Editor: I believe there is power and influence in legislative seniority that comes with long-term incumbency. Whether it be on the city, county, state or federal level, seniority can bring membership on, and even perhaps the chairmanship of, important and powerful committees. Consequently, legislators can ''bring home the bacon'' to their constituents.
Frankly, I would rather have experienced legislators represent me than rookies still trying to find their way around the halls and attempting to get the ear of the ''old boy'' network.
If other voters want to get rid of their incumbents, so much the better for me. Meanwhile, I'll keep mine in office to accumulate seniority and gain more influence on my behalf. If any of my legislators become seriously deficient, then, and only then, we voters can remove them and take a chance on an untried challenger.
Harry E. Bennett Jr.
Nay to Question D
Editor: Vote ''against'' Question D, the property tax limitation charter amendment proposal, on the ballot in Anne Arundel County. It ties the hands of our elected officials and reduces the flexibility available to them as we enter what may be the most severe recession this region has ever encountered.
We have had responsible governmental management during the administrations of the past three county executives. Our county is in excellent financial health with superior bond ratings, a solid fund balance for a rainy day and the lowest property tax rate of all Maryland's metropolitan counties.
Since the adoption of charter government, the people of Anne Arundel County, through our local elected officials, have steadily achieved a level of public service that enhances the quality of life for our citizens. We have superior public safety services, a good education system, excellent parks, an array of elderly, family and youth services, recreation programs for all ages, an outstanding library system and an increasing number of cultural opportunities.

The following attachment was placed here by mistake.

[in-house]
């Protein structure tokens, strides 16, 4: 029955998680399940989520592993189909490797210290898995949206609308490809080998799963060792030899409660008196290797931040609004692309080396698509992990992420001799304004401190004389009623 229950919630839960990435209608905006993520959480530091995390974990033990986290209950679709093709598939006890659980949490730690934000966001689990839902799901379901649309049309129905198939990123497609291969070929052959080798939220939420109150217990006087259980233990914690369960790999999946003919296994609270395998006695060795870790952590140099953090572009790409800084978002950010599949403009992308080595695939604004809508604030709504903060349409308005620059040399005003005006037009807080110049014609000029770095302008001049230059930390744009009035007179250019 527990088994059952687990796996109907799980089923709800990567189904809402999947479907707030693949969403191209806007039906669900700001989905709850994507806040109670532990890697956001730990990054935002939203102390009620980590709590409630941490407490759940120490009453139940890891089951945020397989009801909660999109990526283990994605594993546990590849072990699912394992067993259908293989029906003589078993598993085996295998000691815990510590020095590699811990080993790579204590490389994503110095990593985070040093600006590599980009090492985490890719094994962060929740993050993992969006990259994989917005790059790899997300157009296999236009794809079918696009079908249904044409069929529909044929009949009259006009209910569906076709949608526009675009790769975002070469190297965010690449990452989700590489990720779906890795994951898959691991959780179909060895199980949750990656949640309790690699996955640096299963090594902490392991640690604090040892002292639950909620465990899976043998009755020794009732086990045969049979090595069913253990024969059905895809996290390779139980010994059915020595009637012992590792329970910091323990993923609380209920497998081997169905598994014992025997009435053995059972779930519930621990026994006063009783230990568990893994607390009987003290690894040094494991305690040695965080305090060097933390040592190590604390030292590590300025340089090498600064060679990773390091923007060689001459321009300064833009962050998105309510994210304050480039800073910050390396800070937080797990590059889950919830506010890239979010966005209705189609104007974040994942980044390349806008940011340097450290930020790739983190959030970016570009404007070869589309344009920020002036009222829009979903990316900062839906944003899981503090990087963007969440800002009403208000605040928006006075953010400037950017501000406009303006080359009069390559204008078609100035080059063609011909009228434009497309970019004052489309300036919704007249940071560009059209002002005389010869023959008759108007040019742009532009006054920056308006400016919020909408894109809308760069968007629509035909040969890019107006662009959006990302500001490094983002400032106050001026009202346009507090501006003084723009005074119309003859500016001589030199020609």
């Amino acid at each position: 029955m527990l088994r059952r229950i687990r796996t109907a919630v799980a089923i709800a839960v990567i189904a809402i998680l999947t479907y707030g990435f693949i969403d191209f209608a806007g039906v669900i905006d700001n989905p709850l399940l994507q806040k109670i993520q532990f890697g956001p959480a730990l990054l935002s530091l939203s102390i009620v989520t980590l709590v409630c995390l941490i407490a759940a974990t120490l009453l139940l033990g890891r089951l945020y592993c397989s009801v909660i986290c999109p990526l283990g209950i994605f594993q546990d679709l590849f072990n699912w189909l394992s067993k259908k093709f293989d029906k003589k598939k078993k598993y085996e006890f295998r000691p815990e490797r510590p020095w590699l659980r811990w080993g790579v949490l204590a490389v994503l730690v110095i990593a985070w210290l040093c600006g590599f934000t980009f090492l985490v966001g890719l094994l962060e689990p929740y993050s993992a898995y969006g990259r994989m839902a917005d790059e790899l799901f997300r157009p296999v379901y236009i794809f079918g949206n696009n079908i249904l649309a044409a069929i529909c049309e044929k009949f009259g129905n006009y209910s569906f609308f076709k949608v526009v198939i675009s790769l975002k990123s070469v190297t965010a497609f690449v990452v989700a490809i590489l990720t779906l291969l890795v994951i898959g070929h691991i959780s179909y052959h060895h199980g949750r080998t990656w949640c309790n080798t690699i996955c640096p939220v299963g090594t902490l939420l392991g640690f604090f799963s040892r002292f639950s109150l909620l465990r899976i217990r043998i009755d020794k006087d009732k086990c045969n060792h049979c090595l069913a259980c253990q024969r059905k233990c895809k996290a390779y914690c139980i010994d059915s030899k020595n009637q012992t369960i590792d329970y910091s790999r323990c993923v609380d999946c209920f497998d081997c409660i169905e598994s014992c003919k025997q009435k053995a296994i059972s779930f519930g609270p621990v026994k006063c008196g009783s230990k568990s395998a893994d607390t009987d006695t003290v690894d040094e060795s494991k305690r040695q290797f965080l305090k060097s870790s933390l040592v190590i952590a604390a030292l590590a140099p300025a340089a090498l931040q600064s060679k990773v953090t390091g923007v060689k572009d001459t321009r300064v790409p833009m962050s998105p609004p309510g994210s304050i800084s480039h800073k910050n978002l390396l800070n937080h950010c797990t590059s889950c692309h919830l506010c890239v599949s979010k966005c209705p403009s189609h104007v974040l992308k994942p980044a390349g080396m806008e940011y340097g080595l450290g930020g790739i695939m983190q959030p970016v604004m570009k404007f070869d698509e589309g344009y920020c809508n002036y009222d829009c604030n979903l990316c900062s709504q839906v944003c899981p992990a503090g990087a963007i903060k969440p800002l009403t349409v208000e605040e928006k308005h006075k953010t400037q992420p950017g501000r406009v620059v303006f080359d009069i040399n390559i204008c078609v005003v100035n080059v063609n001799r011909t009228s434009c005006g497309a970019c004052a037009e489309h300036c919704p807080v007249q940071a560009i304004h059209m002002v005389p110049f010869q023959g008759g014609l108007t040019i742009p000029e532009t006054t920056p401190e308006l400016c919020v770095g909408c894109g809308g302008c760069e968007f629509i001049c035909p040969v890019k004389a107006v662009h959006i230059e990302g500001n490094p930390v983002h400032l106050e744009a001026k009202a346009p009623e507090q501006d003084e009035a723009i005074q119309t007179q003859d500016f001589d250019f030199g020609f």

If these services are important, why risk losing the progress of the past two decades? The real way to ensure responsive, responsible government is to elect dedicated, qualified individuals to the county council and county executive's office. Let's do that on November 6 rather than vote for a proposal that can possibly cause great harm and, certainly to my mind, no good.
Ronald C. McGuirk.
Editor: Like most Americans I am disgusted with our budget mess and believe all parties deserve our strong disapproval. The mess began with the phony figures submitted by President Reagan in his first budget. Reagan budget director David Stockman has admitted that he cooked up phony budget estimates and they were recognized as nothing more than blue smoke and mirrors. A divided Congress, however, did not challenge this. The pattern was repeated annually during the Reagan years.
In his first year President Bush seemed to move away from this style but fooled Congress by first appearing to make a deal, then pulling an end run. Who wouldn't be cautious in dealing with such a guy? This year, the Bush administration has several times upped its deficit estimates, demonstrating its addiction to gamesmanship rather than leadership. It also kept insisting on tax breaks for the very well-off.
We are in this budget mess because of a lack of honest presidential leadership. Congress could and should have done better but it is much harder to mobilize 535 people than to secure an agreement between the president, secretary of the treasury, and the budget director. Congress is not free of blame but most of our disgust should be aimed at the executive branch which draws up the budget in the first place.
What we need is an honest and competent executive branch. I'm reasonably sure there are enough responsible senators and representatives to follow such leadership but in the absence of that we will keep getting more of the same.
Women in Combat
Editor: In a recent letter to the editor, Ian Wilson implied that women who demand they be treated as equal to men should also be treated as equals when it comes to defending their country. There are plenty of women in the military defending their country who would go into combat if it were allowed. As recently as the conflict in Panama, women fought in combat although they were not given any combat medals or combat pay. Women have also given their lives for this country in every war that the United States has participated in. Of course, that does not count, because once again they didn't, according to our government, die in combat.